# Floating point numbers and JavaScript modulus operator

Why does `49.90 % 0.10` in JavaScript return `0.09999999999999581`? I expected it to be 0.

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Floating point again :( –  KennyTM Oct 19 '10 at 8:27
See [Is JavaScript's Math broken? ](stackoverflow.com/questions/588004/is-javascripts-math-broken). –  Matthew Flaschen Oct 19 '10 at 8:31

Because JavaScript uses floating point math which always leads to rounding errors.

If you need an exact result with two decimal places, multiply your numbers with `100` before the operation and then divide again afterwards:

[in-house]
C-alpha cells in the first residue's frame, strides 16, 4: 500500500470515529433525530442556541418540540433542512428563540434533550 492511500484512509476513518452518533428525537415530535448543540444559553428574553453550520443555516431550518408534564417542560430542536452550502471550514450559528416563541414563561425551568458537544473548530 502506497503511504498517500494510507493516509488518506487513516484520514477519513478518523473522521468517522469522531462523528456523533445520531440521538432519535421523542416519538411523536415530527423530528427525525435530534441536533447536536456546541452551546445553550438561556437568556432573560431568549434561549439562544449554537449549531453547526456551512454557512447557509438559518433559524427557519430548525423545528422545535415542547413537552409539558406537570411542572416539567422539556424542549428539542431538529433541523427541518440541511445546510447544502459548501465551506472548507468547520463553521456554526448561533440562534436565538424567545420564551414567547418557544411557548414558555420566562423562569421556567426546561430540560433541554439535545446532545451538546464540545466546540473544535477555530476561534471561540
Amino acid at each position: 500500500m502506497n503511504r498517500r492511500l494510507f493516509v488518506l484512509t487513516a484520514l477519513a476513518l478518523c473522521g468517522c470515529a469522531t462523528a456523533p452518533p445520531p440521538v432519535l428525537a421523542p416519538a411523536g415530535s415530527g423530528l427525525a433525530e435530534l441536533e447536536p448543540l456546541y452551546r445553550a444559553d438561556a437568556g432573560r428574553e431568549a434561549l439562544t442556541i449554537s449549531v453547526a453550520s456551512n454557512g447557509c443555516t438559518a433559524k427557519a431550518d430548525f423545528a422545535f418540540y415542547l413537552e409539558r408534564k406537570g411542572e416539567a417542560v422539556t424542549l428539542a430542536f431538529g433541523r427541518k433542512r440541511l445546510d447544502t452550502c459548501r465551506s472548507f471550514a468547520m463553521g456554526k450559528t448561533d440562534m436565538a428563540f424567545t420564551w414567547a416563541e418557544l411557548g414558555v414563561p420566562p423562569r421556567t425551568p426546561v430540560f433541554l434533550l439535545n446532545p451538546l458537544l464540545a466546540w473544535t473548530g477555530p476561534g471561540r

``````var result = ( 4990 % 10 ) / 100;
``````

Round if necessary.

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+1 In many financial systems, this is the way currency are handled internally (multiplied by 100) and when rendered, the currency rules are applied. –  Mic Oct 19 '10 at 8:39

Javascript's Number is using "IEEE double-precision" to store the values. They are incapable of storing all decimal numbers exactly. The result is not zero because of round-off error when converting the decimal number to binary.

``````49.90 = 49.89999999999999857891452848...
0.10 =  0.10000000000000000555111512...
``````

Thus floor(49.90 / 0.10) is only 498, and the remainder will be 0.09999....

It seems that you are using numbers to store amount of dollars. Don't do this, as floating point operations propagate and amplify the round-off error. Store the number as amount of cents instead. Integer can be represented exactly, and `4990 % 10` will return 0.

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